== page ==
Morphological features are characterized by an important monocytes infiltrates with double
contours of the basement membrane, large, eosinophilic and amorphous intra-luminal
thrombi. Immunofluorescence show intra-glomerular sub-endothelial deposits of IgG, IgM
and complement components. Vasculitis of small renal arteries is present in one third of
patients. In less than 20 % of cases, histological damages correspond to mesangioproliferative
or focal proliferative glomerulonephritis.
Liver involvement
In asymptomatic HCV infected patients, the significance of cryoglobulins in the development
of cirrhosis has been the subject of speculation. A meta-analysis of 19 studies on a total of
2,323 patients with chronic HCV infection found a 44% prevalence of cryoglobulinemia.
There was a highly significant association between cirrhosis and cryoglobulinemia after
adjustement for age, gender and duration of infection (13). In a recent personal study of 437
consecutive HCV infected patients, we found advanced liver fibrosis and steatosis in 37% and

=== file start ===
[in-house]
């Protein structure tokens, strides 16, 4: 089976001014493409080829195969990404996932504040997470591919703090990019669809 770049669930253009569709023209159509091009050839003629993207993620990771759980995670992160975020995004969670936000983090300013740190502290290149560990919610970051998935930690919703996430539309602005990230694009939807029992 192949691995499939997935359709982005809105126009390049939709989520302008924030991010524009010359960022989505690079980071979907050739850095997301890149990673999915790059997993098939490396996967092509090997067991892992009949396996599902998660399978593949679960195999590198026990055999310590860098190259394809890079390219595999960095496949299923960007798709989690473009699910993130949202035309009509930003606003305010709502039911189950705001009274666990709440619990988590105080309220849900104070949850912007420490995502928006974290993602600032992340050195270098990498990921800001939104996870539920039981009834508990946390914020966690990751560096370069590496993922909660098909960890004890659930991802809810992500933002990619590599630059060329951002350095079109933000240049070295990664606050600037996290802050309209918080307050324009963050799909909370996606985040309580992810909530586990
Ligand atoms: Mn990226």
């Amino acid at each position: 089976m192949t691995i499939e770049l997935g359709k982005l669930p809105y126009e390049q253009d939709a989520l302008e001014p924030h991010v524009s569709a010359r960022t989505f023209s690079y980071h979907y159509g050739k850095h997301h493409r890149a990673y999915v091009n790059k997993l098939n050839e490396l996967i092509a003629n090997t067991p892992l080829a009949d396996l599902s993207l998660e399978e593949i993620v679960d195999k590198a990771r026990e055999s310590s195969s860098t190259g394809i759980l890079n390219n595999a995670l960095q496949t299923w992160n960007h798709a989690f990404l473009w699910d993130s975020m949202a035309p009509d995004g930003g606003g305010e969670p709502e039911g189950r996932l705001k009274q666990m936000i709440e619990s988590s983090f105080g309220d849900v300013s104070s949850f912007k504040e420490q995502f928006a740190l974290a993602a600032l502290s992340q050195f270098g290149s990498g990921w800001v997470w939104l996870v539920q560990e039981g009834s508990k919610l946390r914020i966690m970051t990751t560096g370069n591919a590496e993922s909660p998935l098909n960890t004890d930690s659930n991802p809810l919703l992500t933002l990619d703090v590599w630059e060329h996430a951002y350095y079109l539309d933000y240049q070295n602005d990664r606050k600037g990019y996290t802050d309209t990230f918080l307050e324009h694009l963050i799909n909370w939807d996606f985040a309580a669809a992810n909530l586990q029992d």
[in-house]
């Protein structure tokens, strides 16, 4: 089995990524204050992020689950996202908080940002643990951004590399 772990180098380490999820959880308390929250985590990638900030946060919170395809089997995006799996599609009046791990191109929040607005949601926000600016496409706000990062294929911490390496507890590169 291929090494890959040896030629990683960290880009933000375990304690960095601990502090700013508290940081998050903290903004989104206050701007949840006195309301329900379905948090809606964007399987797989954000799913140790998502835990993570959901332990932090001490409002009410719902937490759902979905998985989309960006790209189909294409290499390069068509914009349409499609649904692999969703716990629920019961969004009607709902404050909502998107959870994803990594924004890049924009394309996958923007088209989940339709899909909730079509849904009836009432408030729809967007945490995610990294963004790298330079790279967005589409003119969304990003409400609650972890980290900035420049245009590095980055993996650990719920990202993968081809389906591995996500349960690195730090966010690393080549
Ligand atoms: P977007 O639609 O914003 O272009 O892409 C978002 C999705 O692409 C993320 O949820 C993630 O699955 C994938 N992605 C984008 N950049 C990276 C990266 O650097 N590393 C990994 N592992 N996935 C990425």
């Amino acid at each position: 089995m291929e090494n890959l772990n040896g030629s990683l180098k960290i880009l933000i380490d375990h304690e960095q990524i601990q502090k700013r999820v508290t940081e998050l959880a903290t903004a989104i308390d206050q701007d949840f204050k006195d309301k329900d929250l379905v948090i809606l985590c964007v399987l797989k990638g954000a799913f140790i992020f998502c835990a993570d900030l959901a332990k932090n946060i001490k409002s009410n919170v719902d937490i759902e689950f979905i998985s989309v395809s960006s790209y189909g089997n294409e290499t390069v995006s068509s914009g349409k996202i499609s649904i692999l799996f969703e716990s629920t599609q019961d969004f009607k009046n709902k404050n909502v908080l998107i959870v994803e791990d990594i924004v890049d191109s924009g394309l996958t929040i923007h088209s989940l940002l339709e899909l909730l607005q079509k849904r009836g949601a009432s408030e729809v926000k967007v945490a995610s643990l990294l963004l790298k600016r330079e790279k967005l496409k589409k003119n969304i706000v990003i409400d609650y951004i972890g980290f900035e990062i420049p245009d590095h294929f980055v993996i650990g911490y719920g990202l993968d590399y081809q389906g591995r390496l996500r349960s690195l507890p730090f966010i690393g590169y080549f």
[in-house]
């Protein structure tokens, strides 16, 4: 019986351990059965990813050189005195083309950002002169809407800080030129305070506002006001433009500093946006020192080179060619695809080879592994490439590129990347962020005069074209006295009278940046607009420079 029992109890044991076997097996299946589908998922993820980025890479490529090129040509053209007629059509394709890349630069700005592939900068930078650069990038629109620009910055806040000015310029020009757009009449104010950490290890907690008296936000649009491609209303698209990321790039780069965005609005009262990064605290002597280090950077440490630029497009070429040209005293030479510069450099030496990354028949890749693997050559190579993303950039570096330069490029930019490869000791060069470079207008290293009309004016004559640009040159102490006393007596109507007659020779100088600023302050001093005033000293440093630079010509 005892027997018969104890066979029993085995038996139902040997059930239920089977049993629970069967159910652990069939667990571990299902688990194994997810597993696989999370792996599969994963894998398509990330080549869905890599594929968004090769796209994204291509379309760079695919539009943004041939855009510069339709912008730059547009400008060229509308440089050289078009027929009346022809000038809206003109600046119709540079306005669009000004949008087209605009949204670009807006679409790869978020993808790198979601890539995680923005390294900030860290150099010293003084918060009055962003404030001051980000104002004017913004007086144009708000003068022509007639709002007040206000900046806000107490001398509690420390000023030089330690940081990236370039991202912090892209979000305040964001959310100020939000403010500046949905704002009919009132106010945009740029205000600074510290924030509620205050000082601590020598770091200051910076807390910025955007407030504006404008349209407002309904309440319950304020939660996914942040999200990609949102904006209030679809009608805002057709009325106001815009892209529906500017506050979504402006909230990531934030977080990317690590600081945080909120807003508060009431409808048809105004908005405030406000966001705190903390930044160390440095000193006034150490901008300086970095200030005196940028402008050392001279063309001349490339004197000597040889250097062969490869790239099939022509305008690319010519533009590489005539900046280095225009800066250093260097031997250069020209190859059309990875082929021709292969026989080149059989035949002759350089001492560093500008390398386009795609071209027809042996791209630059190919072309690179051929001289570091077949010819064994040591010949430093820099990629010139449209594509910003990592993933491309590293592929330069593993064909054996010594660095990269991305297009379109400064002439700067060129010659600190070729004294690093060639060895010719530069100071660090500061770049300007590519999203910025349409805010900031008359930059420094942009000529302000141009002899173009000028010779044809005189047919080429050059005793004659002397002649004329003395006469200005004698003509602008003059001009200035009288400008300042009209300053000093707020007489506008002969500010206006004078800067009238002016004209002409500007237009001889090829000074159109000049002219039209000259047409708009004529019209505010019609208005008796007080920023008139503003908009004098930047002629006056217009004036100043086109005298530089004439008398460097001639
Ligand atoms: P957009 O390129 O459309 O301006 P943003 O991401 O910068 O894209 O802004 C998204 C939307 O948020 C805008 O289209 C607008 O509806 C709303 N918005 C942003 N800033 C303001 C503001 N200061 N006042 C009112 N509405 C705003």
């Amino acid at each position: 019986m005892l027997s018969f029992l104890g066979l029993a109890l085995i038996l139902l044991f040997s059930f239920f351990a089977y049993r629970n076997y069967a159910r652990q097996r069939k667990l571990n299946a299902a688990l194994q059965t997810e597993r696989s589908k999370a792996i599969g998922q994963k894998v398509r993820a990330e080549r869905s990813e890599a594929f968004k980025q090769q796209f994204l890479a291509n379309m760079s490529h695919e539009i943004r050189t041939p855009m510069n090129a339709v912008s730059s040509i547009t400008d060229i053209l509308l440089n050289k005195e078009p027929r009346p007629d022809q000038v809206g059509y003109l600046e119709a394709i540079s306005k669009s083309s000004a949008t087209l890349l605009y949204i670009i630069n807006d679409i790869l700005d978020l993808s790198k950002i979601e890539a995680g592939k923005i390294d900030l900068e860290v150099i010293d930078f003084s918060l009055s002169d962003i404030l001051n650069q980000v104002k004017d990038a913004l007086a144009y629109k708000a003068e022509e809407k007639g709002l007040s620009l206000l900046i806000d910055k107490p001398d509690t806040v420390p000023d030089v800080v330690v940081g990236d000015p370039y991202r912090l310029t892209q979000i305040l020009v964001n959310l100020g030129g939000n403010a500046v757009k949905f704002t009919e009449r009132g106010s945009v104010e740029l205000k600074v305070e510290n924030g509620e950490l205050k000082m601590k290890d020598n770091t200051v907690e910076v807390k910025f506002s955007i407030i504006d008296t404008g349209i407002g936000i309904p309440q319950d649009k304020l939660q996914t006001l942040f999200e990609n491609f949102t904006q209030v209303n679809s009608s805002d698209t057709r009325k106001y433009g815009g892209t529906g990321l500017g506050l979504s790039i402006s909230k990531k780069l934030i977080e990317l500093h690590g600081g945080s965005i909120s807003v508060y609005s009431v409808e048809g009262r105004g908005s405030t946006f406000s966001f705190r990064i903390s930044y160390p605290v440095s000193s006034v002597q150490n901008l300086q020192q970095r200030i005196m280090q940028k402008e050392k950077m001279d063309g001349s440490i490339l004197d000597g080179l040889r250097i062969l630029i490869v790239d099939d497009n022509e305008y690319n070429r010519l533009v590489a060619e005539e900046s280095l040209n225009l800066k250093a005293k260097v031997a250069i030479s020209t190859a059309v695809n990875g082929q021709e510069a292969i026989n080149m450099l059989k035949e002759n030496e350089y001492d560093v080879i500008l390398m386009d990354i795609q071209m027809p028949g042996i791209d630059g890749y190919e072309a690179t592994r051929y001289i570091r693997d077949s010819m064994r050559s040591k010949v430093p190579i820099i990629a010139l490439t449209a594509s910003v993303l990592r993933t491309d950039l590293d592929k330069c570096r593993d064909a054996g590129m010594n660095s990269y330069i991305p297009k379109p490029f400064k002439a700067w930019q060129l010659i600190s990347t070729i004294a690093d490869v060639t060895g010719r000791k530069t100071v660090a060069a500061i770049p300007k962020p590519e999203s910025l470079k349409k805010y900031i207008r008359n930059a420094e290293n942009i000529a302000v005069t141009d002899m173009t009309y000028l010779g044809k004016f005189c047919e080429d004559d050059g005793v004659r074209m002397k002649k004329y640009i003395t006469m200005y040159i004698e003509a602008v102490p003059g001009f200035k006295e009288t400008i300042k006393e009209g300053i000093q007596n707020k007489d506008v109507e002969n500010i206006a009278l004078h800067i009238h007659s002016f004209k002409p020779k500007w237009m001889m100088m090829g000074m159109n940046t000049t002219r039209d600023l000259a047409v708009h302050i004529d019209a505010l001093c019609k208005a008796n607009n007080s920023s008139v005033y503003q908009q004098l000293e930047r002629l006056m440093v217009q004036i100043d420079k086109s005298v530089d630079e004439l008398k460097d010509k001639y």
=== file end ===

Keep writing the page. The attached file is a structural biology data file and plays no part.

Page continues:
35% of MC patients, respectively. In multivariate analysis, MC increased by nearly 3 fold the
risk to have advanced liver fibrosis and steatosis. There was no significant difference in
degree of liver lesions between symptomatic and asymptomatic patients with cryoglobulins.
Sicca syndrome
A sicca syndrome is reported in 20 to 40% of MC patients, although a definite Sjögren
syndrome is rarer. Sjögren's syndrome can be distinguished from this condition based on
several differences, including absence of anti-SSA and anti-SSB antibodies, pericapillary (and
non pericanalary) lymphocytic infiltrate, and lack of glandular canal damages. There is no
improvement of the sicca syndrome under anti-HCV therapy (14).
Other manifestations
Patients may present with digestive bleeding due to a mesenteric vasculitis, a dyspnea due to
interstitial lung fibrosis, pleural effusions, or intra-alveolar haemorrhages, and a cardiac
involvement with by mitral valvular damages, coronary vasculitis, myocardial infraction,